This is why the byelections are crucial. The government was elected in 2016 and can last until 2021. The ruling party is under pressure to prove that it can win an election. Besides, it needs another eight members to have a majority in a House of 234. Dinakaran is under pressure to prove that his victory in R.K. Nagar constituency in Chennai was not a flash in the pan. Though he has four members, the elections will establish for sure whether Dinakaran is able to sustain in the long run his newly formed party, the Amma Makkal Munnetra Kazhagam (AMMK). The DMK is under pressure to prove that its loss of deposit, and with it, face, in the R.K. Nagar byelection was an aberration. If the majority of the constituencies is bagged by the DMK, it could even mean a change of government in Tamil Nadu.
But it may be as long as six months before the byelections are held. Meanwhile, there is no guarantee that the AIADMK’s 110 MLAs will stick by the government in the event of a vote. Three MLAs, V.T. Kalaiselvan, A. Prabhu and E. Rathinasabapathy, are already with Dinakaran and have stated that they have no intention of leaving him. Though the AIADMK government tried to scare them with the disqualification card, it has not worked so far. Apart from this, it appears that there are a few MLAs within the ruling party who are considering their options. Dinakaran refers to these MLAs as “sleeper cells” and says they will strike when the time is right.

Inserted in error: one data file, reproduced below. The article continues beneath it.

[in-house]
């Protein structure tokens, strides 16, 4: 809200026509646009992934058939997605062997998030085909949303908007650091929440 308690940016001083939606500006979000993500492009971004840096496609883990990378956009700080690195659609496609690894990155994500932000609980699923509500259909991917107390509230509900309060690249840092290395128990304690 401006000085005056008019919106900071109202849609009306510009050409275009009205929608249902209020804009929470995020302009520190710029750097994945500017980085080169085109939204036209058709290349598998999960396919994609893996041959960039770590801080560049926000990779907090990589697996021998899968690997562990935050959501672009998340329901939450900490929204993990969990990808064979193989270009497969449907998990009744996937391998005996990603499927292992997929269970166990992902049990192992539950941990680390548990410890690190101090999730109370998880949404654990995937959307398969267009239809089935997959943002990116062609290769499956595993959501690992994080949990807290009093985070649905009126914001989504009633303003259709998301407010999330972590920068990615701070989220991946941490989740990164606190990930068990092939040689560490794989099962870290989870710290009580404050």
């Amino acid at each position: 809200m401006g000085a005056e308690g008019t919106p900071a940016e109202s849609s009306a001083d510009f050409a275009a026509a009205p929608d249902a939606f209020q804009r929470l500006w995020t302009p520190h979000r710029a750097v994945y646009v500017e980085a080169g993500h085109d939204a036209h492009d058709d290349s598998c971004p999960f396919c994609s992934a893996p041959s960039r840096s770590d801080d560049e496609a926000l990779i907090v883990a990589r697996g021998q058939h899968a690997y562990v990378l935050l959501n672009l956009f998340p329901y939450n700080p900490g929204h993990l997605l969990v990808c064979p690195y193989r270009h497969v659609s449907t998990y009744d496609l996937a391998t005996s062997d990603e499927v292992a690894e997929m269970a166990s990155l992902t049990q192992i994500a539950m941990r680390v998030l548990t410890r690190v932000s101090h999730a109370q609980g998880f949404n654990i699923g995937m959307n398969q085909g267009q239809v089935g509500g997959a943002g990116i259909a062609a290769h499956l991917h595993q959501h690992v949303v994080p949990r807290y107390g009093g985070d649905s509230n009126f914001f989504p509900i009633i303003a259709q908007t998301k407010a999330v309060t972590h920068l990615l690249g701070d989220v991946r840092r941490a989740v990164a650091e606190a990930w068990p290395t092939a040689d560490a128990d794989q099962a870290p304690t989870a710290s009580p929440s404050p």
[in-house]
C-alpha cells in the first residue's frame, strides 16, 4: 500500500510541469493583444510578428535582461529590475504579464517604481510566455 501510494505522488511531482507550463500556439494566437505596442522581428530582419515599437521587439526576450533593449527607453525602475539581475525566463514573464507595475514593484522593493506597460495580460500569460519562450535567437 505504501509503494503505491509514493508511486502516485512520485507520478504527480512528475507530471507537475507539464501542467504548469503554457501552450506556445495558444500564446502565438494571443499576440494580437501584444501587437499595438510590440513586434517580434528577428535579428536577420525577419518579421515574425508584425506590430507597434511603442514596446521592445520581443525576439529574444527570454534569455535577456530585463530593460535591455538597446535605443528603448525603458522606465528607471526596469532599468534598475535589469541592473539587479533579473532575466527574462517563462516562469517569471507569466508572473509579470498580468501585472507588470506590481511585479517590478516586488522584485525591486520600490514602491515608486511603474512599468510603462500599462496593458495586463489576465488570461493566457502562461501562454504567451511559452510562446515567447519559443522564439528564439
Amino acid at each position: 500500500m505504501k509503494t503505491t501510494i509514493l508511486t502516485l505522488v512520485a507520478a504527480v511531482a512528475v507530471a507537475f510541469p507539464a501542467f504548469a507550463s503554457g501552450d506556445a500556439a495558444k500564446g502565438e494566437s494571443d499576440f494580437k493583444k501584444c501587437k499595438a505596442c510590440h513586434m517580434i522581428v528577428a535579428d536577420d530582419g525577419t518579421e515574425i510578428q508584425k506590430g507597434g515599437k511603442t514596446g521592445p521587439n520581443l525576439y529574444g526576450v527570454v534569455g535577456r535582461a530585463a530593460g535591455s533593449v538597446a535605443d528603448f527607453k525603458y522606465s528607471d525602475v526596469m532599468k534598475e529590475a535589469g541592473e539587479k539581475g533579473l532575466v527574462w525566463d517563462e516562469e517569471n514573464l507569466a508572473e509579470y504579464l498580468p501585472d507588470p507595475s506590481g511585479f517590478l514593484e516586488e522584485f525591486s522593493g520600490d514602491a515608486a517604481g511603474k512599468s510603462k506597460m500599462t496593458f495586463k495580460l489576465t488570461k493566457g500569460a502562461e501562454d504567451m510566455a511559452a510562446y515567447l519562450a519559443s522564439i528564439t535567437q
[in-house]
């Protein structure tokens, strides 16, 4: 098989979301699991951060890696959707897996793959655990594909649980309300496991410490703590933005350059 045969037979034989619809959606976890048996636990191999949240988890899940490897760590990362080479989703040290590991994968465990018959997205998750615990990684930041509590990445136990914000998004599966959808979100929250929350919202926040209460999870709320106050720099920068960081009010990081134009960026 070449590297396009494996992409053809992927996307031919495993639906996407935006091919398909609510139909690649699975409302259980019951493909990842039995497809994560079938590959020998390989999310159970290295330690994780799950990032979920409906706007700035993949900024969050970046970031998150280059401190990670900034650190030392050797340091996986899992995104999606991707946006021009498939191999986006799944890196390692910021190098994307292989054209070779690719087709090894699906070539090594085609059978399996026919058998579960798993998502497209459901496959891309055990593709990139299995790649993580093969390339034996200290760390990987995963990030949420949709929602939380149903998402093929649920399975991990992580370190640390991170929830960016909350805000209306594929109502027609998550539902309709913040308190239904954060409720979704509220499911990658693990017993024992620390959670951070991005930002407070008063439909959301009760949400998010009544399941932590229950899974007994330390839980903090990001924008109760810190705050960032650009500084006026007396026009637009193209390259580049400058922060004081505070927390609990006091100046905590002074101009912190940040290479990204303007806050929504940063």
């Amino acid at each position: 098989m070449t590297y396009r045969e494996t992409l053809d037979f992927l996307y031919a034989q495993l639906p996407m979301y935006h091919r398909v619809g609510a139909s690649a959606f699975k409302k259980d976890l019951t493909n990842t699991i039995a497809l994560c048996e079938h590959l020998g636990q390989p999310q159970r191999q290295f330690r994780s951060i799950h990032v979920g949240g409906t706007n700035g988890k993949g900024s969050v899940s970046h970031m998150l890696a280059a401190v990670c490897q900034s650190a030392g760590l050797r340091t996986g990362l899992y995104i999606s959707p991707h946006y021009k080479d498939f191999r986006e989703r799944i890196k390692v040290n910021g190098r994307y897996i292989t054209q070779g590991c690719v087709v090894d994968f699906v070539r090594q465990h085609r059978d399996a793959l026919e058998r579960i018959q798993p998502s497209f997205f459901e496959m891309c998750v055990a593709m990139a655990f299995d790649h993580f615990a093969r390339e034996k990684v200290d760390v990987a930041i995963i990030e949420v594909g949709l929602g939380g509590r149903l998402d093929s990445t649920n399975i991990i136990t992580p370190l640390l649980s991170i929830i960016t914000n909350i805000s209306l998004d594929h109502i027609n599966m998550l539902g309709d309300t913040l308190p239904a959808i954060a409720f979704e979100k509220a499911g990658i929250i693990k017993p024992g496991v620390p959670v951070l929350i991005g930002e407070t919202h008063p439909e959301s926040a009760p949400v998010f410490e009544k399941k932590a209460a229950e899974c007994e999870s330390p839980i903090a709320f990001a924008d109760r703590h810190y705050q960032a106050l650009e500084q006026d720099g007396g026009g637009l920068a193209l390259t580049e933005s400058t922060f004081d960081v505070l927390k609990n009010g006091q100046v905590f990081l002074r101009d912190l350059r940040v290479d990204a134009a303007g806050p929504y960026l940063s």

Dinakaran’s fear right now is that if the AIADMK government is pulled down, the DMK will in all likelihood muster up the numbers to form the government. That will deal a blow to his own chances. Anyone in the AIADMK who helps the “enemy” DMK come to power will forever be regarded as a betrayer and will be unable to occupy the opposition space.
At the same time, Dinakaran has an extremely hard task to accomplish. All the 18 seats that his functionaries will contest were held by the AIADMK. It will not be possible to win them all. But if he manages to win a considerable number, and also make a dent in the two other seats, he will have truly arrived on the Tamil Nadu political scene.